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New Tyrannosaur Species Found, Dubbed ‘Reaper of Death’
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Everybody’s favorite serial killer is back, and no, we’re not talking about Dexter (seasons one-four). We’re talking about the ultimate killing machine that was a tyrannosaur. But this time, a new species of the “Tyrant Lizard” has popped up, and it’s been awarded the deadly moniker, Thanatotheristes degrootorum, or Reaper of Death. It was also found in Canada.


National Geographic reported on the discovery of the new species of tyrannosaur, which was made by Jared Voris, a current PhD student at the University of Calgary. Voris et al. recently announced the discovery in the journal, Cretaceous Research, but the actual finding of the fossilized bones happened in 2010, when farmer and “paleontology enthusiast,” John De Groot discovered them while hiking near Hays, Alberta. Hence the new species’ full name, Thanatotheristes degrootorum. (Thanatotheristes, the genus name, comes from combining Thanatos, the Greek god of death, with, theristes, which is an ancient Greek word for “one who reaps or harvests.”)

New Tyrannosaur Species Found, Dubbed 'Reaper of Death'_1

An approximate location of where De Groot discovered the T. degrootorum fossils. Google Maps 

It seems that Voris wasn’t expecting to find a new species of tyrannosaur, but rather stumbled across it as he was cataloging fossils at the Royal Tyrrell Museum. According to CTV News, Voris spent years cataloging tyrannosaur bones at the Royal Tyrrell Museum for his masters, and at one point came across the bones discovered by De Groot. Voris says that he thought the bones seemed unique because of the vertical ridges that run the length of the upper jaw.


Those vertical ridges along the upper jaw, which look like gnarly scars made of bone in the above illustration of T. degrootorum—as well as all of the other, apparently significant yet still esoteric physical differences such as a “rounded and inflated orbital margin of the jugal”—is what sets the new species apart from others belonging to the family, Tyrannosauridae.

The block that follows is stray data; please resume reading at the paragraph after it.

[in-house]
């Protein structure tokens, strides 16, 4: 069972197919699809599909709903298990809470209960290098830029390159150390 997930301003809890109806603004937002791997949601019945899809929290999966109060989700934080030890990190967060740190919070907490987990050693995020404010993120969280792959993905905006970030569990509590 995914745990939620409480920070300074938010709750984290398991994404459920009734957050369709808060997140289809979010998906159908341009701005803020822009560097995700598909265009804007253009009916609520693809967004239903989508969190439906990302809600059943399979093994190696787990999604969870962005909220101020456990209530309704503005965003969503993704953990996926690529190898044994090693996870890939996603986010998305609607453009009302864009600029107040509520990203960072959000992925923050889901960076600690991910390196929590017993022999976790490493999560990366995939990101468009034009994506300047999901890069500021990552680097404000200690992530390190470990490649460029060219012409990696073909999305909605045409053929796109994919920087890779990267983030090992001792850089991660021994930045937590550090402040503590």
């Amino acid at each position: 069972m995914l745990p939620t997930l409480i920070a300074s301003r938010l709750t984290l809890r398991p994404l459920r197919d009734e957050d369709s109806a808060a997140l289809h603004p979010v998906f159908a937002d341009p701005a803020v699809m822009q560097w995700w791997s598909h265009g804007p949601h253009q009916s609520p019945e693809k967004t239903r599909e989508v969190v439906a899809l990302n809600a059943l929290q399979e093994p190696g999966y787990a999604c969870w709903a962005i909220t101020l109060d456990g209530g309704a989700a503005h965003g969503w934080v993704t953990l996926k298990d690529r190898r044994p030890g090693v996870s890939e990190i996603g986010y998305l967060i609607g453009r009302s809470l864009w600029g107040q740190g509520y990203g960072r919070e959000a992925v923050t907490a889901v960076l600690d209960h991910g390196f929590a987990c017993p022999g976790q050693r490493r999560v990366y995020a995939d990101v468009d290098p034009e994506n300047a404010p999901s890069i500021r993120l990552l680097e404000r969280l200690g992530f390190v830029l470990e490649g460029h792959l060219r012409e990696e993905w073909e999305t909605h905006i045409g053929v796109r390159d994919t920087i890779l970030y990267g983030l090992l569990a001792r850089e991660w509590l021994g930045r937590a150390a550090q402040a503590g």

For context, T. degrootorum was much smaller than T. rex. While paleontologists suspect that T. degrootorum was about 26 feet long based on the skull De Groot found, the most complete T. rex specimens ever found max out at 40 feet in length. T. degrootorum was also around long before T. rex ever roamed the Earth: the former species lived around 80 million years ago, while the latter was out there scaring the “droppings” out of other prehistoric creatures around 66 million years ago.


Moving forward, Voris and the other scientists studying T. degrootorum‘s fossilized skull hope to glean more information about how the relatively small species, and other ones like it belonging to the same family, evolved into the monster tyrannosauruses we’re now generally more familiar with. T. degrootorum may also help researchers to better understand why tyrannosauruses split off into two distinct lineages over time in North America, with a northern group developing long, deep snouts, and a southern group developing significantly shorter snouts.

What do you think about this new “Reaper of Death” species of tyrannosaur? Do you think it really deserves the name “Reaper of Death,” or should a name that aggressive be reserved for one of the larger species of the Tyrannosauridae family? Dust off any buried feelings you may have on the topic in the comments!

Feature image: Julius Scotonyi / the Royal Tyrrell Museum of Palaeontology